– Data Parsing: Various AI platforms have the capacity to increase the “intelligence threshold,” or the amount of data that can be analyzed to extract meaning. This could allow AI to identify connections that were previously unknown or overlooked as unrelated contexts.
Technology: Bigfoot Biomedical is seeking to transform the standard of care for people with insulin-requiring diabetes with AI-driven systems designed to more precisely and automatically administer insulin doses. The company’s virtual clinic offered critical foresight into the efficacy and performance of their automated insulin delivery system during trial, allowing them to simulate clinical trials in a matter of minutes for a fraction of the cost. Bigfoot’s solution is founded in machine learning algorithms, while leveraging existing smartphone and cloud-connectivity technologies to create a smart, connected ecosystem for people with insulin-requiring diabetes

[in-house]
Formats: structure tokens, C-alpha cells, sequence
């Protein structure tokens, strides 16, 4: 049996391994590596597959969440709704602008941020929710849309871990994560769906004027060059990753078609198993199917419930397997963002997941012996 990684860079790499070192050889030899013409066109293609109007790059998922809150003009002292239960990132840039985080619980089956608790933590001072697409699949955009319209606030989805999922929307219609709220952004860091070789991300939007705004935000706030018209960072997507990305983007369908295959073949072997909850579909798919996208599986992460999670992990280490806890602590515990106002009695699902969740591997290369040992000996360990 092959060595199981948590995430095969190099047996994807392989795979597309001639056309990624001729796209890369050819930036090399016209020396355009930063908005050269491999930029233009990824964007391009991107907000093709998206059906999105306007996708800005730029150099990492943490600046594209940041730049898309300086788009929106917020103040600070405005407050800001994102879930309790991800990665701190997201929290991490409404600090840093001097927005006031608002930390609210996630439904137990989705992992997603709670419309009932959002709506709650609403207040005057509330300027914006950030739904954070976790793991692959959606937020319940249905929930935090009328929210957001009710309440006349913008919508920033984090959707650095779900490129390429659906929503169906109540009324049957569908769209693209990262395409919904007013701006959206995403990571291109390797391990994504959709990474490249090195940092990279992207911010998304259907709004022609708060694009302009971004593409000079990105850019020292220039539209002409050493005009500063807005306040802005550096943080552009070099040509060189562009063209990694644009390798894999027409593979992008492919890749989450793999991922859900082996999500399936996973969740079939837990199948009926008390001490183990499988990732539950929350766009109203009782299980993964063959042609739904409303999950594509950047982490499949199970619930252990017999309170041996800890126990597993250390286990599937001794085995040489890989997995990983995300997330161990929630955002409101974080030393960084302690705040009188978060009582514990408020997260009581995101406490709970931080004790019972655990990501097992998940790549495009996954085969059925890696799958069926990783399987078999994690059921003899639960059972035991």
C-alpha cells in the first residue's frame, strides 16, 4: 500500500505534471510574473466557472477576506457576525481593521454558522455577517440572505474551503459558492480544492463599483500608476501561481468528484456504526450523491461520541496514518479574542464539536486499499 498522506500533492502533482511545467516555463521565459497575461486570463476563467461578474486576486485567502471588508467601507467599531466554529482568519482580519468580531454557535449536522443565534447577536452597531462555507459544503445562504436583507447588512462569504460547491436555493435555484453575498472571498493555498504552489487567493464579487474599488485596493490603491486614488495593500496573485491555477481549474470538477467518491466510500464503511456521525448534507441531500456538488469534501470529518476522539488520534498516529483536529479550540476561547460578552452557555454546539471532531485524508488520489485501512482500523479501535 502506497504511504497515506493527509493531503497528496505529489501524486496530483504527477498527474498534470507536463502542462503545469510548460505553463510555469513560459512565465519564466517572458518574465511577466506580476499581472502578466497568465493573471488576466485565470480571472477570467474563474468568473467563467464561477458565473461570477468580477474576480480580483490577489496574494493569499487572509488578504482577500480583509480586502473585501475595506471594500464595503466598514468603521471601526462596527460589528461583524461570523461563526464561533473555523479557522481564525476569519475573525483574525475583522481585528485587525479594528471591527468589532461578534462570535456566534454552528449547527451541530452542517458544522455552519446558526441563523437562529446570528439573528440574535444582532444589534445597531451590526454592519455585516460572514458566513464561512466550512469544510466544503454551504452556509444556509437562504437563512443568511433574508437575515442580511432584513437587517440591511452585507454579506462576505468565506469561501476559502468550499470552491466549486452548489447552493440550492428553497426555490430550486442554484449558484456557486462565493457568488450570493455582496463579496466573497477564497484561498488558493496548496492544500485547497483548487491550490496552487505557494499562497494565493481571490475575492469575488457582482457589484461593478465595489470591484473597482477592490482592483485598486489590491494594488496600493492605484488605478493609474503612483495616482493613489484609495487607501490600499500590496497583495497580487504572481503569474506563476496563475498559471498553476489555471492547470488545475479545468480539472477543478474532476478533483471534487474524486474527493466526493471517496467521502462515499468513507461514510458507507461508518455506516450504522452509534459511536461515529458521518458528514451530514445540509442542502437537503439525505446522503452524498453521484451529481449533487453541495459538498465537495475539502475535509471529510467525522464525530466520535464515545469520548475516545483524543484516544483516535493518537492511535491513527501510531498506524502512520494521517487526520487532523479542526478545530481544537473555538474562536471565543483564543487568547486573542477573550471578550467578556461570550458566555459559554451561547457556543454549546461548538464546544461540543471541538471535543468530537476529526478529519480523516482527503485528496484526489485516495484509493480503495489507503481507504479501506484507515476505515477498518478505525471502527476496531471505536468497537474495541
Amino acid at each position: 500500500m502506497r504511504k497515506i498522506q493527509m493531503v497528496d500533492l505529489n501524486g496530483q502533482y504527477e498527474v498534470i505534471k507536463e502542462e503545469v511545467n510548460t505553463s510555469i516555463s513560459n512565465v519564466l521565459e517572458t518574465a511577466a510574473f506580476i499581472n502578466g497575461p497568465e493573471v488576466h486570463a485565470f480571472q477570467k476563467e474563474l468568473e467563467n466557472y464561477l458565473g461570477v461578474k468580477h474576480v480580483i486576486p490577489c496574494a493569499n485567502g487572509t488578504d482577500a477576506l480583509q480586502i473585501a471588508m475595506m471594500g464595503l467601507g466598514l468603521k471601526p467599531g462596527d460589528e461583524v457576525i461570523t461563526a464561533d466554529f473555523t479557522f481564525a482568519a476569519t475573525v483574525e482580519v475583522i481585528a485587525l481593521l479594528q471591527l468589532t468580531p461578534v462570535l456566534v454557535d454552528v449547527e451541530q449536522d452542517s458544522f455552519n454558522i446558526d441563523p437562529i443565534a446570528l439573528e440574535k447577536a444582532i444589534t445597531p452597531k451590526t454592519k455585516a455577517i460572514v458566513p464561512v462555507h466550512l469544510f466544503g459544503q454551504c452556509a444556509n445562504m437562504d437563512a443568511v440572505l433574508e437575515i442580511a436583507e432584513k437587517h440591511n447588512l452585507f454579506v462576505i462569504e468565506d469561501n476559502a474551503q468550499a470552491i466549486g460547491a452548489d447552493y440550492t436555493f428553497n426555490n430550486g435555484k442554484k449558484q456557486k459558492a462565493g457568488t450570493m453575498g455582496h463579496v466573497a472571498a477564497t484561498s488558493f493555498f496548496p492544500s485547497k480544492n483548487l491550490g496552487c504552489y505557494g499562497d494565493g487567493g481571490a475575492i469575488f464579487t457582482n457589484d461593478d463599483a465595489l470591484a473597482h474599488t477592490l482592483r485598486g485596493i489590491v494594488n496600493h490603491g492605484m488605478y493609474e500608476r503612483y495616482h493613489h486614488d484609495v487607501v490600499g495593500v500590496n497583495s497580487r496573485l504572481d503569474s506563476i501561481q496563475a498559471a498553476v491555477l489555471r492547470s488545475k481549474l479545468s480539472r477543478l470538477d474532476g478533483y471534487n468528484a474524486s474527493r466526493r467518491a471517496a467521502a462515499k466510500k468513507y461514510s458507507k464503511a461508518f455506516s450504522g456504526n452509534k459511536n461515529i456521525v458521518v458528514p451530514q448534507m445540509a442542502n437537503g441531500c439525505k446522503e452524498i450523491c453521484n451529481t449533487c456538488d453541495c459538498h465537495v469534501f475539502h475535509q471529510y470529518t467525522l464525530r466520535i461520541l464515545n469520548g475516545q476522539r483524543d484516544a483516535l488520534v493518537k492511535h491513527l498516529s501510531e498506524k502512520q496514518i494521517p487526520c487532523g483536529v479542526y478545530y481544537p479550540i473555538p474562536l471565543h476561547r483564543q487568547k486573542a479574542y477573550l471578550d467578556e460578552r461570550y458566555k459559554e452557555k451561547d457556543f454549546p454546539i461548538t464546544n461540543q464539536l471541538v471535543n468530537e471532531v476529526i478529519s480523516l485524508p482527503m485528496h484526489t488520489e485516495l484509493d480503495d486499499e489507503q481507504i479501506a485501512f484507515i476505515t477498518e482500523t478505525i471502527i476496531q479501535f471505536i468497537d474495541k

– Clinical: Starting this year, we will begin to see AI implemented in the clinic. Clinical optimization includes engagement and risk factor prediction, streamlining workflows, virtual medical assistants, diagnostic prediction via data extracted from wearables, intelligent clinical decision support at point of care, assigning patients into specific categories of care management intervention – the list goes on.